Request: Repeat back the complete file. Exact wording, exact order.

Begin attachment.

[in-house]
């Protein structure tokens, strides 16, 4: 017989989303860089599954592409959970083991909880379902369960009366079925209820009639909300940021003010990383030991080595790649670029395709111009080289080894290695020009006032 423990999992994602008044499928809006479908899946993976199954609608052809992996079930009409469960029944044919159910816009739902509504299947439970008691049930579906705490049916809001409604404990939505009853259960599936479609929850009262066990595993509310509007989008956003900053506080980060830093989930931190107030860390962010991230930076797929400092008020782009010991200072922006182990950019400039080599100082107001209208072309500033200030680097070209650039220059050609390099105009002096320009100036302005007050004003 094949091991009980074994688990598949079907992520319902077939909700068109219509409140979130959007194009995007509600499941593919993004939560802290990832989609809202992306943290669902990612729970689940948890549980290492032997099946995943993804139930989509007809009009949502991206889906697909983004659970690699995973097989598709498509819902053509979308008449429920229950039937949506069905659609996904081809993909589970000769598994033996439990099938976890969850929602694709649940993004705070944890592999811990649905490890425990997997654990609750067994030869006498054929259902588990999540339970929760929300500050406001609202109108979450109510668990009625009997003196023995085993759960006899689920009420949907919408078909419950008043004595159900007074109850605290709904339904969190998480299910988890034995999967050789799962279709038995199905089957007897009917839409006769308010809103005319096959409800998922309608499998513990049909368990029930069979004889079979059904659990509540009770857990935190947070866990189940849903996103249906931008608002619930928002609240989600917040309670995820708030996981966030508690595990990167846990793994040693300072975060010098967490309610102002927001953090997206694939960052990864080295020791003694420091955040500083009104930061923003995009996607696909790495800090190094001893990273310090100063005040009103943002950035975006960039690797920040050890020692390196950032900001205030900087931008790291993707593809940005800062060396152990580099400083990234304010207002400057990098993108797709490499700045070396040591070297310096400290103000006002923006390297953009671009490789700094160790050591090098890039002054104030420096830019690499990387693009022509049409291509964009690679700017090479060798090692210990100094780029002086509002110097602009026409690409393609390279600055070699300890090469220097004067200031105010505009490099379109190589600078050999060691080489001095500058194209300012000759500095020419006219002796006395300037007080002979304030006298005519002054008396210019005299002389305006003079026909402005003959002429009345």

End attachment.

[in-house]
């Protein structure tokens, strides 16, 4: 017989989303860089599954592409959970083991909880379902369960009366079925209820009639909300940021003010990383030991080595790649670029395709111009080289080894290695020009006032 423990999992994602008044499928809006479908899946993976199954609608052809992996079930009409469960029944044919159910816009739902509504299947439970008691049930579906705490049916809001409604404990939505009853259960599936479609929850009262066990595993509310509007989008956003900053506080980060830093989930931190107030860390962010991230930076797929400092008020782009010991200072922006182990950019400039080599100082107001209208072309500033200030680097070209650039220059050609390099105009002096320009100036302005007050004003 094949091991009980074994688990598949079907992520319902077939909700068109219509409140979130959007194009995007509600499941593919993004939560802290990832989609809202992306943290669902990612729970689940948890549980290492032997099946995943993804139930989509007809009009949502991206889906697909983004659970690699995973097989598709498509819902053509979308008449429920229950039937949506069905659609996904081809993909589970000769598994033996439990099938976890969850929602694709649940993004705070944890592999811990649905490890425990997997654990609750067994030869006498054929259902588990999540339970929760929300500050406001609202109108979450109510668990009625009997003196023995085993759960006899689920009420949907919408078909419950008043004595159900007074109850605290709904339904969190998480299910988890034995999967050789799962279709038995199905089957007897009917839409006769308010809103005319096959409800998922309608499998513990049909368990029930069979004889079979059904659990509540009770857990935190947070866990189940849903996103249906931008608002619930928002609240989600917040309670995820708030996981966030508690595990990167846990793994040693300072975060010098967490309610102002927001953090997206694939960052990864080295020791003694420091955040500083009104930061923003995009996607696909790495800090190094001893990273310090100063005040009103943002950035975006960039690797920040050890020692390196950032900001205030900087931008790291993707593809940005800062060396152990580099400083990234304010207002400057990098993108797709490499700045070396040591070297310096400290103000006002923006390297953009671009490789700094160790050591090098890039002054104030420096830019690499990387693009022509049409291509964009690679700017090479060798090692210990100094780029002086509002110097602009026409690409393609390279600055070699300890090469220097004067200031105010505009490099379109190589600078050999060691080489001095500058194209300012000759500095020419006219002796006395300037007080002979304030006298005519002054008396210019005299002389305006003079026909402005003959002429009345």